It's the 22nd of December. Sixteen years have passed since the revolution, and in a small town Christmas is about to come. Piscoci, an old retired man is preparing for another Christmas ... See full summary »
Franta Louka is a concert cellist in Soviet-occupied Czechoslovakia, a confirmed bachelor and a lady's man. Having lost his place in the state orchestra, he must make ends meet by playing ... See full summary »
Former musician Frankie Wilde is a legend within the Ibiza club scene for being the most inspired DJ around. On top of that, he has a beautiful model wife named Sonja Slowinski, although ... See full summary »
Thirty years ago, Andrei Simoniovich Filipov, the renowned conductor of the Bolshoi orchestra, was fired for hiring Jewish musicians. Now a mere cleaning man at the Bolshoi, he learns by ... See full summary »
A comic series of short vignettes built on one another to create a cumulative effect, as the characters discuss things as diverse as caffeine popsicles, Paris in the '20s, and the use of nicotine as an insecticide--all the while sitting around sipping coffee and smoking cigarettes. As director Jim Jarmusch delves into the normal pace of our world from an extraordinary angle, he shows just how absorbing the obsessions, joys and addictions of life can be, if truly observed. Written by
Sujit R. Varma
When Bill Murray makes his entrance in the segment "Delirium," he takes a drink out of the coffee pot he is holding. In the close up, Murray is holding the pot in his left hand. In the following wide shot, the pot switches to his right hand. See more »
Well, Nikola Tesla invented fluorescent light. Without him we wouldn't have alternating current, radio, television... x-ray technology... induction motors, particle beams, lasers; none of that would even exist if it weren't for him.
Hmm, or the rock band Tesla.
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The credits end with a list of the historical, scientific, musical, and cinema-related figures that are mentioned or referenced throughout the film: "RESPECT TO: Nikola Tesla, Otis Blackwell, Junior Parker, Elvis Presley, Jesse Garon Presley, Lee Marvin, Henry Silva, Giant Robo, Heckle & Jeckle, Abbott & Costello, Vivienne Westwood, Spike Jonze, Spike Lee, Sam Mendes, PT Anderson, Michael Winterbottom, Harold Ramis, Gary Goldberg, Ghostface Killa, Old Dirty Bastard and the rock band Tesla...in a way..." After this list it closes with the memorial: "LONG LIVE JOE STRUMMER!" See more »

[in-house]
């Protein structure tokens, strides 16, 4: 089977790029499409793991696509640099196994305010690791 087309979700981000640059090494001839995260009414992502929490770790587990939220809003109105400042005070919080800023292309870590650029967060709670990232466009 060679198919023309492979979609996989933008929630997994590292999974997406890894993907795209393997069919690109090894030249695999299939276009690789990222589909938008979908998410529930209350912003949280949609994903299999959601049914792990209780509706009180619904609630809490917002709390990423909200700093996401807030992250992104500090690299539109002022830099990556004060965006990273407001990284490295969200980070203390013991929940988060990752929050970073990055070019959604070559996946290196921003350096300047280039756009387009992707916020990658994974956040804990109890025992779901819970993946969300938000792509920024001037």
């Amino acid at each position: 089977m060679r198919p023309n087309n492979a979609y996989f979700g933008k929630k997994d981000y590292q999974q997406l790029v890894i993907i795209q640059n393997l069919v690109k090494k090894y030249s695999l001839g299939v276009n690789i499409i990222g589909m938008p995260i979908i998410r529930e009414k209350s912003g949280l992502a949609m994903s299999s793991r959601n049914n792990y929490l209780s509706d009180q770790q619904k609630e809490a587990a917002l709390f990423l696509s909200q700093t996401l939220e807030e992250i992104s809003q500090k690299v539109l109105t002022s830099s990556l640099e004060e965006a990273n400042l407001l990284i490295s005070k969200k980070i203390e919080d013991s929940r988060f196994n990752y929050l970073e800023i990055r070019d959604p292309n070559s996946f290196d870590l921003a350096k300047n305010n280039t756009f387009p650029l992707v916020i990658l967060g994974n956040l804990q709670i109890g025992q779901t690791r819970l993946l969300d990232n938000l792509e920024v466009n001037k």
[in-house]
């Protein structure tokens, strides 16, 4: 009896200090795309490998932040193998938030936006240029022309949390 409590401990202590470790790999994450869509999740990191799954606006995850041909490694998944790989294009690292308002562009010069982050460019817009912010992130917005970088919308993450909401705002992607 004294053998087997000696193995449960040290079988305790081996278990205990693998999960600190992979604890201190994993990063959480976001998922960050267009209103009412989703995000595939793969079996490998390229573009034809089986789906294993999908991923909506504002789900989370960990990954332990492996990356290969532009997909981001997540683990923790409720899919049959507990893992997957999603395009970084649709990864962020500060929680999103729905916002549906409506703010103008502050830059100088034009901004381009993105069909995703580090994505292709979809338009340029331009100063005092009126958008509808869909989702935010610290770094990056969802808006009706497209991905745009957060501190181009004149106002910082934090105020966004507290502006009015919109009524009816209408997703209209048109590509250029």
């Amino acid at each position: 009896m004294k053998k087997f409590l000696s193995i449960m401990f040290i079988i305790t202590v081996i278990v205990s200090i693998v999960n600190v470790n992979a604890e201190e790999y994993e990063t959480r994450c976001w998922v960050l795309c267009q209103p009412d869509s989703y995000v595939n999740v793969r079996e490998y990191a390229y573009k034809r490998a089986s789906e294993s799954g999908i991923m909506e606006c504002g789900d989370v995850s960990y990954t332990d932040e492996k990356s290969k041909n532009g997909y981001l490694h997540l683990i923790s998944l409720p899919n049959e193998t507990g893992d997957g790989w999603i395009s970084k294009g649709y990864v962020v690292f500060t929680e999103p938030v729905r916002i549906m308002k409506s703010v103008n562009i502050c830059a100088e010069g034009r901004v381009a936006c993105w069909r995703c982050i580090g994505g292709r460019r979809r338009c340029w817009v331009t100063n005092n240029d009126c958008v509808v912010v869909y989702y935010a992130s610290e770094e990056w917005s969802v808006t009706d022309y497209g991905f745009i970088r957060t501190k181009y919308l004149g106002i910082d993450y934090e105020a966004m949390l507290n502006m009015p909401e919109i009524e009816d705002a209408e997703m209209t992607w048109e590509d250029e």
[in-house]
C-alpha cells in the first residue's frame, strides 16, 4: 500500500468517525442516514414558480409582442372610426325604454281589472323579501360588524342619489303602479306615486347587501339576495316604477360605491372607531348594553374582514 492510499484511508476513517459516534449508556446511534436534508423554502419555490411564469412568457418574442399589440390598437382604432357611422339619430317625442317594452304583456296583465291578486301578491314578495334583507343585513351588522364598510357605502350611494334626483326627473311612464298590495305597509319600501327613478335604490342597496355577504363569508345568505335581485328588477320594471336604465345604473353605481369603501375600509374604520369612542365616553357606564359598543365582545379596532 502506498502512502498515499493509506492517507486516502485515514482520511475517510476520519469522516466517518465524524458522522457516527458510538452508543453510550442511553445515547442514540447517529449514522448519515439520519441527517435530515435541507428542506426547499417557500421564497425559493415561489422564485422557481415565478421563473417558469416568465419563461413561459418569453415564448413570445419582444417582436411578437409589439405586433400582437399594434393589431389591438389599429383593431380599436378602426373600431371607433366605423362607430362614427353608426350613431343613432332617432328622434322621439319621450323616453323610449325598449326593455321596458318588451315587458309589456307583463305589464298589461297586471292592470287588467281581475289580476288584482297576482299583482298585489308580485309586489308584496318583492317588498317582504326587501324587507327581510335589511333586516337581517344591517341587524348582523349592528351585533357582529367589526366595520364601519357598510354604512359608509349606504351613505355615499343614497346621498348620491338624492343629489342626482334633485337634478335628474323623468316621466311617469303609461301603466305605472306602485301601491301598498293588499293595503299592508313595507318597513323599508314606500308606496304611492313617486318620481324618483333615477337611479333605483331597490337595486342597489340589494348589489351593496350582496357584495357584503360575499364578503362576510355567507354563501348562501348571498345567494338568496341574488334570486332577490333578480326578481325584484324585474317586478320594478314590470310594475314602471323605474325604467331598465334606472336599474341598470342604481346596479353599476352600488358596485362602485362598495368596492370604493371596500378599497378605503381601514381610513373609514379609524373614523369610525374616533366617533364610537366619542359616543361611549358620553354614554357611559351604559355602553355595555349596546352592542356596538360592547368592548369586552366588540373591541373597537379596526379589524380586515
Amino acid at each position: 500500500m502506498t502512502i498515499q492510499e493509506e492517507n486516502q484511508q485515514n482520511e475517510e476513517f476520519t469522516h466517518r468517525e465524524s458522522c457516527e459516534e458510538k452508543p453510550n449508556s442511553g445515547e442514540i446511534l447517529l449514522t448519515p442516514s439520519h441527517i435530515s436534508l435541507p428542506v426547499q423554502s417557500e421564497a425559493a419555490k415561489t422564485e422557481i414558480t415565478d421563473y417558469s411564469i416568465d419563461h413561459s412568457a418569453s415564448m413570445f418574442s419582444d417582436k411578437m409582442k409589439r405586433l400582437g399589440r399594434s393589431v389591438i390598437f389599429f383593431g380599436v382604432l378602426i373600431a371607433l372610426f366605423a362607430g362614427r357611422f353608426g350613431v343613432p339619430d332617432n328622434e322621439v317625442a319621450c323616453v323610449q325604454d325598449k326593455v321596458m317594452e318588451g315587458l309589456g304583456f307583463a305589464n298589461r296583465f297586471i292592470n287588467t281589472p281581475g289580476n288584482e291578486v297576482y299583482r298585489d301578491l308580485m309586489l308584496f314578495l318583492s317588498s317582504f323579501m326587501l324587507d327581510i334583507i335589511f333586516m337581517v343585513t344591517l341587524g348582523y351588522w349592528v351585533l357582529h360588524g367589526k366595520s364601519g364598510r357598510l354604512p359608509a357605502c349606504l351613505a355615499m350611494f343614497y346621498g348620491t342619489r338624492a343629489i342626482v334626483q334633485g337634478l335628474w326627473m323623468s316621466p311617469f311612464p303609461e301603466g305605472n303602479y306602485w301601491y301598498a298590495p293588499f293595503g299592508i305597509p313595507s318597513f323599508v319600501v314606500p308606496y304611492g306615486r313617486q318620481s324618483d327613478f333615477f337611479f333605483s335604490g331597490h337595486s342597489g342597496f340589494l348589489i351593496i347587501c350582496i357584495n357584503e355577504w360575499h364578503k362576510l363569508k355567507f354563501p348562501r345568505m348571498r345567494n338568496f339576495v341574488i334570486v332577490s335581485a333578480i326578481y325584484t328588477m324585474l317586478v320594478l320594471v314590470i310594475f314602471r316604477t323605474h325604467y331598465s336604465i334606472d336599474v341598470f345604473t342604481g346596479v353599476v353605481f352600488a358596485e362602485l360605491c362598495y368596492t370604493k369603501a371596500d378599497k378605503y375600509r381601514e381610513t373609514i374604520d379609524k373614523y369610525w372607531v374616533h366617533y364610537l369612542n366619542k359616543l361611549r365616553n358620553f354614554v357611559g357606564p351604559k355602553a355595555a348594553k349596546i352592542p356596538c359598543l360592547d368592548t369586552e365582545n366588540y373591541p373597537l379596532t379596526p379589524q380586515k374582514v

This movie is better than the first reviewer claims. The context of the movie is definitely social, but the humor is only superficially based on the character's real-life celebrity. True, the background music is interesting if you are a film buff. But, take my advice, watch this movies after a couple drinks, at a social gathering, to really enjoy it. The humor is better than in most full length feature comedies. I laughed loud and hard and had a lot of fun when I caught this at the university of Chicago's student movie theater.
the real interest in this film is the social awkwardness created when people meet under false pretense or forced circumstance, versus the natural comfort that is obvious between longtime friends who enjoy each others company.. The gestures and facial expressions by these great actors more than make up for the weaknesses of the film. The brother/sister pairs show boredom and typical familial nit-picking. Iggy and Tom waits are brilliant. buschemi is a little misplaced in the scene where he shows up. my 2 favorite scenes, that i feel show the real genius of jarmusch, are 1.) the moment when molina's gestures have revealed that he is not, as indicated in the first review, a sycophant, but simply an honest and interested human being who is higher up in the scheme of things than the pretentious jerk he tries to befriend; and 2.)the scene where the old guy falls asleep and the camera zooms in on him for a moment, revealing a great moment of humanity.
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